Unconventional monetary policy—characterized by “zero interest rate policy” (ZIRP) and “quantitative easing” (QE), along with macro-prudential regulation—has increased the power of central banks in the United States, Japan, and Europe. In the new issue of Cato Journal, contributors revisit the thinking behind unconventional monetary policy and the “new monetary framework,” make the case for transparent monetary rules versus foggy discretion, and point to the distortions generated by ultra-low interest rates and preferential credit allocation.
When the Danish newspaper Jyllands-Posten published the cartoons of the prophet Muhammad in 2005, Denmark found itself at the center of a global battle about the freedom of speech. The paper’s culture editor, Flemming Rose, defended the decision to print the 12 drawings, and he quickly came to play a central part in the debate about the limitations to freedom of speech in the 21st century. In The Tyranny of Silence, Flemming Rose provides a personal account of an event that has shaped the debate about what it means to be a citizen in a democracy and how to coexist in a world that is increasingly multicultural, multireligious, and multiethnic.
The Cato Institute has released its 2014 Annual Report, which documents a dynamic year of growth and productivity. “Libertarianism is the philosophy of freedom,” Cato’s David Boaz writes in his book, The Libertarian Mind. “It is the indispensable framework for the future.” And as the new report demonstrates, the Cato Institute, thanks largely to the generosity of our Sponsors, is leading the charge to apply this framework across the policy spectrum.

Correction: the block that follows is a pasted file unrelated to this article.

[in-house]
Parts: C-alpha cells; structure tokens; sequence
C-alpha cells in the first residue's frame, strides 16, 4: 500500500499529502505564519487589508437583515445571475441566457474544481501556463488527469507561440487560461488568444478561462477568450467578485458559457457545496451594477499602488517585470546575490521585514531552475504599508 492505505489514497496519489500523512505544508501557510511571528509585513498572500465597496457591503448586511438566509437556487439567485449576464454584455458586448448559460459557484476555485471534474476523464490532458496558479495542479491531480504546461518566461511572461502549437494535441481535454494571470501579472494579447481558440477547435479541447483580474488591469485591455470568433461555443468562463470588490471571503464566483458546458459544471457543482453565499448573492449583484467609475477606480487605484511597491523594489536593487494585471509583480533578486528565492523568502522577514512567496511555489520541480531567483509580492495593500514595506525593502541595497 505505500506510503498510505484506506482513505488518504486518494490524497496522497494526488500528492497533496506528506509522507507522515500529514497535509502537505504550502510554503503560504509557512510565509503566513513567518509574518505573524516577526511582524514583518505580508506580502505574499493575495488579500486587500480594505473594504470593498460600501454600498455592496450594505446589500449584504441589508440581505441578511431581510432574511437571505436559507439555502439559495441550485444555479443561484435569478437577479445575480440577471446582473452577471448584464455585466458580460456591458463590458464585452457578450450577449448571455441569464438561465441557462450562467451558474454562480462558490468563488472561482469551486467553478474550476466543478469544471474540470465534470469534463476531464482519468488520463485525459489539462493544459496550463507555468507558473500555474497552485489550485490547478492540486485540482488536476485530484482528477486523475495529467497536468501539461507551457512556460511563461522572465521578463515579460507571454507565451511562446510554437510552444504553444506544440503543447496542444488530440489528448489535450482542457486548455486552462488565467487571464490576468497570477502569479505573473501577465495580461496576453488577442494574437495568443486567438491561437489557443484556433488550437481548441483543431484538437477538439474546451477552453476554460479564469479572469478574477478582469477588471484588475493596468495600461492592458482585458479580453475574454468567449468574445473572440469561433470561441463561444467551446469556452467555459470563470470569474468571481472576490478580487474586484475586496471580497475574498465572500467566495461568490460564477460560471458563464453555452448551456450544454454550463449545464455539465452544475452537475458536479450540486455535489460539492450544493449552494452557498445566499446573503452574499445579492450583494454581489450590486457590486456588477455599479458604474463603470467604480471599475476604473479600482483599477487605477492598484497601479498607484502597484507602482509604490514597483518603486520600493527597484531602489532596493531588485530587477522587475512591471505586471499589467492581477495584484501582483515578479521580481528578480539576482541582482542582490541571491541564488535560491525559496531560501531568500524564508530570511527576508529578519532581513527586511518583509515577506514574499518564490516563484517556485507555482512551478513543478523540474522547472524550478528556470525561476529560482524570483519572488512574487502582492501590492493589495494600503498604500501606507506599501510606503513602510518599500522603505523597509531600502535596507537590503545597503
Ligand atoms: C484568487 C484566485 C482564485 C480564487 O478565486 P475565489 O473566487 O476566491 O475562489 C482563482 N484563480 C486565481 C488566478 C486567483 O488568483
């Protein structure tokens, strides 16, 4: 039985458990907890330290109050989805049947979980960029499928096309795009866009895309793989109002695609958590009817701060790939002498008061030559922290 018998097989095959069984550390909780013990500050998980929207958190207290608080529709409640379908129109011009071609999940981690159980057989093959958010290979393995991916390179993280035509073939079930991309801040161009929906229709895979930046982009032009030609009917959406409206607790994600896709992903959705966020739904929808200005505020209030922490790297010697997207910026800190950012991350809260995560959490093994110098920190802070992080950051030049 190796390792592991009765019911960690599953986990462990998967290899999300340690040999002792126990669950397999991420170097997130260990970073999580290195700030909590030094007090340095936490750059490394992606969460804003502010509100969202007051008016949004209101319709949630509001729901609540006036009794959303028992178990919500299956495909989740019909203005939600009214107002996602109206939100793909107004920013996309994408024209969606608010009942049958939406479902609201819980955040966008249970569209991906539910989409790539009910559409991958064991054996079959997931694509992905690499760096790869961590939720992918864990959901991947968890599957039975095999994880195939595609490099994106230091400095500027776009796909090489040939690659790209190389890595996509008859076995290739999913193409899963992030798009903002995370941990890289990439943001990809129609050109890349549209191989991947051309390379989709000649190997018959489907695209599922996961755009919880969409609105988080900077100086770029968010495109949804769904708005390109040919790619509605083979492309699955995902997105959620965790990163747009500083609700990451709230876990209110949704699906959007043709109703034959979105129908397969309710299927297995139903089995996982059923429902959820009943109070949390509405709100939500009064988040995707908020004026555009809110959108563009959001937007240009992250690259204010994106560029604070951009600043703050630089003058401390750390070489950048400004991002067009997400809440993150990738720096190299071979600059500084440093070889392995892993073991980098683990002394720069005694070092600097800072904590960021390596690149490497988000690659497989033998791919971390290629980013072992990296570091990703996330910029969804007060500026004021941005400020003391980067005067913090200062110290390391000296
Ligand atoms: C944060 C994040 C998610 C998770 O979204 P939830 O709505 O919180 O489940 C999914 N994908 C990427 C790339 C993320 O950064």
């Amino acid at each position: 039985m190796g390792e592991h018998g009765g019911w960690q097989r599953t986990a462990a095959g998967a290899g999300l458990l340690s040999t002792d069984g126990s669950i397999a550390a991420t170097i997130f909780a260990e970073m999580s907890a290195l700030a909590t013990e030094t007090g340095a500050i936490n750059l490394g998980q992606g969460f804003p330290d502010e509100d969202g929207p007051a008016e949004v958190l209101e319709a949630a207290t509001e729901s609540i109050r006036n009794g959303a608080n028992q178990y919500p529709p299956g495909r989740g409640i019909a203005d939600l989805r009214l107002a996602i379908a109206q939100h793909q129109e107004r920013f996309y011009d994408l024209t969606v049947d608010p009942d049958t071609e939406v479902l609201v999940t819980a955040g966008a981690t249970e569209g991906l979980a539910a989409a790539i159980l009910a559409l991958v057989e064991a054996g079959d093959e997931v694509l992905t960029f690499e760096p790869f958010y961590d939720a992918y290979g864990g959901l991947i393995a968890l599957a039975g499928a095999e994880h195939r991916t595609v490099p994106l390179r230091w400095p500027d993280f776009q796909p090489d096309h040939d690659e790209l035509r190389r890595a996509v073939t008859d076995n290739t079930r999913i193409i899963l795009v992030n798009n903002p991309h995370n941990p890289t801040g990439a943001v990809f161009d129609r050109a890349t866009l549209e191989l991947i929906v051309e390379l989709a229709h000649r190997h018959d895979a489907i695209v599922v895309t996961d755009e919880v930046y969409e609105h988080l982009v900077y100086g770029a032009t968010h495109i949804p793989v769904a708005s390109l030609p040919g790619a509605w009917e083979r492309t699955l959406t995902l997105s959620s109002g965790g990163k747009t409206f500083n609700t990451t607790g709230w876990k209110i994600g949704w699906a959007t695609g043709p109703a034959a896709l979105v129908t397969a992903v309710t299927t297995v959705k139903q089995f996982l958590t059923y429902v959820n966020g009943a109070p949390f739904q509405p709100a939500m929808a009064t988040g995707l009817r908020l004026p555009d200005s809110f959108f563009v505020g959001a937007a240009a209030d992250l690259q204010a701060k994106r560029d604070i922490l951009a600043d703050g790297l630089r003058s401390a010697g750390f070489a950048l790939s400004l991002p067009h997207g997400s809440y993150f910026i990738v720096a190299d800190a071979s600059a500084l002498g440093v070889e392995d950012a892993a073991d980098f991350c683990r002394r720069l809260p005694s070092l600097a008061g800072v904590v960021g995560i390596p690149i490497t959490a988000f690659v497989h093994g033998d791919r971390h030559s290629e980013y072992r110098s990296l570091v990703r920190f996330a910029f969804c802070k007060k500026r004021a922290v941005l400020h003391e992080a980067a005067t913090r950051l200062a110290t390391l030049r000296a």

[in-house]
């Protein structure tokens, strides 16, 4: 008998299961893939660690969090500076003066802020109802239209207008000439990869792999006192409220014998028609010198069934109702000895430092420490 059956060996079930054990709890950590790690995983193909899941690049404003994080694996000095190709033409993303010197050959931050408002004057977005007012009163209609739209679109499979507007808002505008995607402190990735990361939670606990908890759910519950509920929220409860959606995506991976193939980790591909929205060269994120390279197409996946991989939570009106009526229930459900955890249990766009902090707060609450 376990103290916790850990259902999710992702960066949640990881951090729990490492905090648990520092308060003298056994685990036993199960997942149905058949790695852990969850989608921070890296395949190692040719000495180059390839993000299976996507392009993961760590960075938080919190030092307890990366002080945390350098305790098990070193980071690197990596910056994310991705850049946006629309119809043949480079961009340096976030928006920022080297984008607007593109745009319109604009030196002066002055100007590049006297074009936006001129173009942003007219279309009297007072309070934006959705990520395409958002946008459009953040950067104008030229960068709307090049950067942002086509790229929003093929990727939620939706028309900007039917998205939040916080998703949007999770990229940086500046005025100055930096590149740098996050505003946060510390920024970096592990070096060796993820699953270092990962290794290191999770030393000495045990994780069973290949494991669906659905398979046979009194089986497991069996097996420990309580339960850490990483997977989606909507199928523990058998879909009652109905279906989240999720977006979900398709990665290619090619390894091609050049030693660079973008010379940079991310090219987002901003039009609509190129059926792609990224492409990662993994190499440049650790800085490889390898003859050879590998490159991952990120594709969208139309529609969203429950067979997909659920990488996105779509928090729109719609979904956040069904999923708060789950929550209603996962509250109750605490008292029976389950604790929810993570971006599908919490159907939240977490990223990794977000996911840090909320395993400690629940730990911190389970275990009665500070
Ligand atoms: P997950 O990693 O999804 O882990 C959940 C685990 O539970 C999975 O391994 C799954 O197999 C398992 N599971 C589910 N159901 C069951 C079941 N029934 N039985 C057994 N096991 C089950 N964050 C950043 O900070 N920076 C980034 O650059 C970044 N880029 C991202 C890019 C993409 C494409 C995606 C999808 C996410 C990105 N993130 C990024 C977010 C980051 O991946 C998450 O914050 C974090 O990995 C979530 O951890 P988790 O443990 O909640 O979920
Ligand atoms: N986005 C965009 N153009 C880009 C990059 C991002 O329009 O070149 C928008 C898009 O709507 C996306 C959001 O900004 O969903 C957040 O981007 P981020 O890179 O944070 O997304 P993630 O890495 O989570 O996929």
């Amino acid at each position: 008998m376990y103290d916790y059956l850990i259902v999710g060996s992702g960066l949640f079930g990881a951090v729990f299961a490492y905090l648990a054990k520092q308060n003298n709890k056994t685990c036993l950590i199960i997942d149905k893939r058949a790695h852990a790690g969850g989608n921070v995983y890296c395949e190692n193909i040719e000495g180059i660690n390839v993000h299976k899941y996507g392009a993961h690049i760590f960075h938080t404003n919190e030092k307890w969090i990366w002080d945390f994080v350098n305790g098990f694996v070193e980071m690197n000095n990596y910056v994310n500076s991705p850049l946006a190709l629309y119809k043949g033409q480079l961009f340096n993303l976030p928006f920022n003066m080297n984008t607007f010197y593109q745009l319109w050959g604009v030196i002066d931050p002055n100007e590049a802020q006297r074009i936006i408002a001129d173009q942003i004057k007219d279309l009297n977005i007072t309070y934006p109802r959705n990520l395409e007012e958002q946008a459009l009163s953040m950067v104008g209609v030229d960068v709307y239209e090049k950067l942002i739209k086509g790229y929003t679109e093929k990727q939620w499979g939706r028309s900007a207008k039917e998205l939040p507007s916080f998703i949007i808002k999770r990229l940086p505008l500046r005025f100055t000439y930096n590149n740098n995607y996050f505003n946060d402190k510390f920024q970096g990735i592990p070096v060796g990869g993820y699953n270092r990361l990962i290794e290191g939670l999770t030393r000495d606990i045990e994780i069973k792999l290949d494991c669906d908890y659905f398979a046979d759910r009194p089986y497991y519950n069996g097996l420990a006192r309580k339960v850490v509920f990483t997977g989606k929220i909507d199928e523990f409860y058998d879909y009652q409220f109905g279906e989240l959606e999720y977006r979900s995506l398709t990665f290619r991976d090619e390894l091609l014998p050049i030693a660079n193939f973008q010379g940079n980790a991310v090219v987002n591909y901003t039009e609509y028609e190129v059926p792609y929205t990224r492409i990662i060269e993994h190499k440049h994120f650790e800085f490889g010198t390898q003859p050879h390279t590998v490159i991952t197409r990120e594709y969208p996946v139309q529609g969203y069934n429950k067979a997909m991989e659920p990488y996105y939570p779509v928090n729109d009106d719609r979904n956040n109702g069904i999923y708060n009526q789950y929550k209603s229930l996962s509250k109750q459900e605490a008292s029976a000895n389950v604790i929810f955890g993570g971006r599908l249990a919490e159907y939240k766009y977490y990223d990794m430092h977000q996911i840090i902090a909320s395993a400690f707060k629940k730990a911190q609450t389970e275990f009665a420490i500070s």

A Superpower in What? A Look Into the Nature of Russia’s Social Order
Featuring Julia Latynina, Independent journalist, Russia. Moderated by Andrei Illarionov, Senior Fellow, Center for Global Liberty and Prosperity, Cato Institute.
Proclaimed an energy superpower, Russia under Vladimir Putin received more than $1 trillion in revenues from oil and gas. The bonanza brought the country’s elite Swiss watches, villas on the Cote-d’Azur, and British football clubs. The Russian president has thirteen private residences and is building a dozen more. Julia Latynina, one of Russia’s leading independent journalists, will explain that while Russia may have surpassed the United States on some such measures, the country’s new wealth has not brought internal peace, functioning state institutions, or a modern economy. Instead, Russia has become the world’s largest exporter of corruption and the largest importer of legal services from the European Court of Human Rights. Please join us for this discussion on the current nature of Russia’s social order.